2-D ideas become 3-D objects

Adrienne Burch

In a small room on the first floor of Hardaway Hall, ideas go from 2-D designs on computer screens to functioning 3-D objects in a matter of hours. The new College of Engineering 3-D printing lab has five 3-D printers capable of printing anything from models of bugs to working monkey wrenches.

“I think 3-D printing is going to be everywhere in the future,” Andrew Graettinger, associate professor in the college of engineering, said. “It’s probably going to be as common as a printer in your office or maybe in your house.”

The College of Engineering 3-D printing lab opened in January. The printers create objects designed using 3-D design software programs like AutoCAD, SolidWorks and Google Sketchup. The printers take designs from these programs and slice it from the bottom to the top to figure out what each layer will look like. Then, they lay down each layer of plastic and build from the bottom up.

“Creativity is blossoming because you can think of an idea, draw it up, print it and technically get it in your hands the next day,” he said. “Then you can try it in what you are trying to do and see if works and meets your requirements. And if it doesn’t you can redraw it, and we will print it again.”

Graettinger said the idea for the 3-D lab came when the Charles Karr, dean of the College of Engineering, showed interest in bringing the technology to campus this past summer.

“[Karr] knows it’s a technology that we need to have at the University, and he got the right people together to make it happen,” Graettinger said. “He gave us the directions and said to make sure this equipment is being used, and that’s why it’s open to anybody on campus to come over here and use.”

There are currently six students who work in the lab on a daily basis, processing up to five jobs a day from departments across campus. Jarr Strydom, a freshman majoring in mechanical engineering, started working in the lab when it opened in January.

“I feel like I’m getting a new toy every time I use this 3-D printer,” Strydom said.

The first 3-D printers were developed in the 1980s, but had strict patents and were very expensive. However, in the early 2000s the patents were relaxed and cheaper versions have become available. Now, 3-D printers can be purchased starting around $1,000.

“It’s a huge step forward in technology,” Strydom said. “It’s kind of like how computers used to be as big as a room or something, and then when they became really big they made the desktop computer. That’s what they did with the 3-D printer. They made it into a desktop printer, and you now you can have it in your room sitting on your desk.”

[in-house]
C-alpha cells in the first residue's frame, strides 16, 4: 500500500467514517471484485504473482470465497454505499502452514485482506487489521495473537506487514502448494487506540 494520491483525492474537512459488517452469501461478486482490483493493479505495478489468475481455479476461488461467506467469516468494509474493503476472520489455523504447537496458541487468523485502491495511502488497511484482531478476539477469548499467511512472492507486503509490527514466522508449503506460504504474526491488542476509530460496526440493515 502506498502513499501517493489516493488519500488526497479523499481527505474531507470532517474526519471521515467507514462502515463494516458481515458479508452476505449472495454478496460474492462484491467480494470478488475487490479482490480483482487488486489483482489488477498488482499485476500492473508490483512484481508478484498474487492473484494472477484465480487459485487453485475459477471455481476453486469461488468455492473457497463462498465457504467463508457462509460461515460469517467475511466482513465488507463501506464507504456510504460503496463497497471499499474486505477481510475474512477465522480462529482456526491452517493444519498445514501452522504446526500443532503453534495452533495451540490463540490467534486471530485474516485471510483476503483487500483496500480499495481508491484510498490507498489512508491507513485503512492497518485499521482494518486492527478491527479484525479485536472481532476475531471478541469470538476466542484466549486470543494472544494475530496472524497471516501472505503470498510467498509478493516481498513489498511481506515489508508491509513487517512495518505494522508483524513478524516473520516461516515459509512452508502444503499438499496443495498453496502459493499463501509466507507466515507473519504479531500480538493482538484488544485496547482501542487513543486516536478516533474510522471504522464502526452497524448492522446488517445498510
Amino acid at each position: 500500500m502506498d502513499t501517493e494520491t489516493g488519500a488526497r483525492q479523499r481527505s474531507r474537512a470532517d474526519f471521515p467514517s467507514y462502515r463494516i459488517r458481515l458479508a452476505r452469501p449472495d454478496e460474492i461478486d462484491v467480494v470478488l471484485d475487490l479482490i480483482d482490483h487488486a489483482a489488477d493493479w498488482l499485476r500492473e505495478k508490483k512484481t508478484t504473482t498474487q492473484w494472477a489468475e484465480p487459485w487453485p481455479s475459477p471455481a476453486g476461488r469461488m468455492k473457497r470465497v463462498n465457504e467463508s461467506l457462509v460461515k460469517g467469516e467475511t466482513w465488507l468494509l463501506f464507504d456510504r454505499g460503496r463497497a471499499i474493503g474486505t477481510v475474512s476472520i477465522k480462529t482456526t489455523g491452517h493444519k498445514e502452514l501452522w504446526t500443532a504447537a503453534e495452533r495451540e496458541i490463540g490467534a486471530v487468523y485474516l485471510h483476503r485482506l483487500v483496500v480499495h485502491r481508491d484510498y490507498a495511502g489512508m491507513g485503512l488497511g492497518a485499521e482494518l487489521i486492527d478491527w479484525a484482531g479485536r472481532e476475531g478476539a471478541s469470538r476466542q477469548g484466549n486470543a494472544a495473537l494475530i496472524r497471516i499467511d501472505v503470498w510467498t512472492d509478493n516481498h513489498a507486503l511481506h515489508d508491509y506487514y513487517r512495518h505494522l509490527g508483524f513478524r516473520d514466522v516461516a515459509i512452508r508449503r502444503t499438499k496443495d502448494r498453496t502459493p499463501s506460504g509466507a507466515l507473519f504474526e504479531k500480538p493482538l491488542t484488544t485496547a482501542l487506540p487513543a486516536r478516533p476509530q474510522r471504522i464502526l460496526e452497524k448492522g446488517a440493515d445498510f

Strydom said the best part about this lab is anyone can use it, and there is no cost to the student.

“It’s absolutely free, and the University is trying to keep it free,” Strydom said. “If we were to charge it for what it costs, no one would use it.”

Graettinger said the price of the machines and staffing the lab actually is much more than cost of the materials actually being printed.

“Some of these machines can run for less than $50 a week, running all the time,” he said.

Graettinger said it’s hard to say what other Universities are doing when it comes to 3-D printing, but he does think this new lab is something special.

“A lot of individual research groups have their own printer in their laboratories, but the concept of having it organized in one place that is staffed where we support people’s ideas and know how to get things done; it is kind of unique,” he said.

Corey Brown, a junior majoring in aerospace engineering, also works in the 3-D printing lab. Brown said he has printed a topography map for an engineering professor and a mayfly for a biology professor, among other things.

“We also made a wrench, a monkey wrench that works like a charm,” Brown said. “It works straight out of the printer.”

Jamey Grimes, instructor in the art department, uses 3-D printing for his Art 131 3-D design course. He said he looks at 3-D printing from more of an art standpoint.

“I think of 3-D printing as just another tool I can use like foam, plaster, a band saw or some other tool,” Grimes said. “It’s an excellent tool and the right tool for certain jobs.”

Grimes said his most successful project involved the printing of the skeletal structure of a sea urchin.

“There is definitely some advantages to using printers like this because the printer allows for intricate detail,” he said. “If students aren’t already using 3-D design they should start learning now.”

Students or organizations interested in printing their designs or who want to know more information can email 3D@ua.edu